The FCC received more than $5 billion in requests for the Emergency Connectivity Fund Program. Applicants sought money for 9.1 million connected devices and 5.4 million broadband connections as part of the $7.17 billion program.
The agency received so much interest it plans to open another filing window. It will be open from September 28 to October 13. Schools and libraries can request funding for connected devices and broadband connections for off-campus use by students, school staff, and library patrons for the current 2021-22 school year.
The first filing window closed August 13. It attracted applications from all 50 states, as well as American Samoa, Guam, Northern Mariana Islands, Puerto Rico, U.S. Virgin Islands and the District of Columbia. Schools and libraries in rural and urban communities sought funding for eligible equipment and services received or delivered between July 1, 2021 and June 30, 2022.
“The Emergency Connectivity Fund is the single largest effort to bring connectivity and devices to students who lack them – and this robust response from applicants shows the tremendous need in our communities,” said acting Chairwoman Jessica Rosenworcel. She called the money “an important down payment” in closing the Homework Gap.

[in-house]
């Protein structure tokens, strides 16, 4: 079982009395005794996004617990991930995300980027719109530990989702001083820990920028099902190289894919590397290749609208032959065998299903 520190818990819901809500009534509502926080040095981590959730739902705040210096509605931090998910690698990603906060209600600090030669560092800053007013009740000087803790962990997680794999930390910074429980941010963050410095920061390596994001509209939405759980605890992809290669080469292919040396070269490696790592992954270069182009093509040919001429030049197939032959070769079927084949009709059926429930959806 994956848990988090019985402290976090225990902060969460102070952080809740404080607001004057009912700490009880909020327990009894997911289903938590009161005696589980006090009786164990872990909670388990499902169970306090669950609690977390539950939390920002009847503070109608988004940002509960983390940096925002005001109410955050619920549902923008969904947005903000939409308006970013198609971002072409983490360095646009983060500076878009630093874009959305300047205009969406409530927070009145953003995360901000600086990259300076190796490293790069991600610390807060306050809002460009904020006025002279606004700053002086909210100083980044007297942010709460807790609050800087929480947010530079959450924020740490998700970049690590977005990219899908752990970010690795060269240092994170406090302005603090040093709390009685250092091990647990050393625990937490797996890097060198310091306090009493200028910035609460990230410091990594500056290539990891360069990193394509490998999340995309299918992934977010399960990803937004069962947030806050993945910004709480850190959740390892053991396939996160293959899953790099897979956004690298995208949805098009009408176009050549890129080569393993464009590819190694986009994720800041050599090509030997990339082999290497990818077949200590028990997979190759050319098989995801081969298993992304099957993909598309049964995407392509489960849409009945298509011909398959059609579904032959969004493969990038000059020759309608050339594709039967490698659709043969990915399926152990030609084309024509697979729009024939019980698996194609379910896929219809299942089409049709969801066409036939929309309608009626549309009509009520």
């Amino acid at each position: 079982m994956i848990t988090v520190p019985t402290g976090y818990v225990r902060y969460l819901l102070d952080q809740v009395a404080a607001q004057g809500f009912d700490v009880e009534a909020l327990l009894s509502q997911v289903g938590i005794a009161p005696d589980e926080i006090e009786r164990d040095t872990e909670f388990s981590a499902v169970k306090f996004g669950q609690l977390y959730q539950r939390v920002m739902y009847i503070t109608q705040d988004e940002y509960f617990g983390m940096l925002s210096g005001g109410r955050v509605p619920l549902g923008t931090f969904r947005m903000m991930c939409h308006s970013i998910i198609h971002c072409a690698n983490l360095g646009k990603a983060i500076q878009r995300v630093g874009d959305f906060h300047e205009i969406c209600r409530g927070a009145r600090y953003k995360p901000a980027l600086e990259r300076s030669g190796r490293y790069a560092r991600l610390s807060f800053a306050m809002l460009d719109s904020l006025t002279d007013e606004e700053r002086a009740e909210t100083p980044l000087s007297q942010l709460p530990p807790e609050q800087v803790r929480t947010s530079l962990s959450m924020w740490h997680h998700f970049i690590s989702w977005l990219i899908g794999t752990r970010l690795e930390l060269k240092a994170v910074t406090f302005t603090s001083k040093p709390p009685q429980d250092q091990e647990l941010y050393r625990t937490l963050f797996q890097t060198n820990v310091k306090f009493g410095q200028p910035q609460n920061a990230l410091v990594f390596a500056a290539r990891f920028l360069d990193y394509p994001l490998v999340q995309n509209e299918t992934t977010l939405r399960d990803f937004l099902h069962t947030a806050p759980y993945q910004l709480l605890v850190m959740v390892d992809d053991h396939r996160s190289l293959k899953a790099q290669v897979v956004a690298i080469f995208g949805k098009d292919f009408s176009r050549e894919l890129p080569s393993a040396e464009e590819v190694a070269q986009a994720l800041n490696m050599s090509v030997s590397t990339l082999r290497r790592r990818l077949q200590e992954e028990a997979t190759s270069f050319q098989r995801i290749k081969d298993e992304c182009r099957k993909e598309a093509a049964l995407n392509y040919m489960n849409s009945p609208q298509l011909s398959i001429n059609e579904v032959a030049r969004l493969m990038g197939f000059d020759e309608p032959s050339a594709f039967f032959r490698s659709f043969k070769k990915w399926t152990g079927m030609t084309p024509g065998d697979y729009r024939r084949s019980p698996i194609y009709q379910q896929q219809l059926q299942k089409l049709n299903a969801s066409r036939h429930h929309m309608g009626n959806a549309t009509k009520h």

In addition to providing funding for the current school year, the second application filing window will include requests that were filed after the initial window closed. The rise of the Delta variant means off-campus connectivity remains vital to ensuring students, school staff, and library patrons can engage in remote learning as they face challenges and uncertainty amidst the ongoing COVID-19 pandemic, the agency believes.
For the first application filing window, the FCC targeted reviewing and issuing decisions for half of workable applications within 60 days of the window’s close and 70 percent of workable applications within 100 days of the close. The funding is available to buy laptops and tablets, WiFi hotspots, modems, routers, and broadband connections for off-campus use by students, school staff, and library patrons in need; it’s available to support off-campus learning, such as homework, even if schools have returned to full time in-person instruction.
For a state-by-state breakdown of funding demand, click here.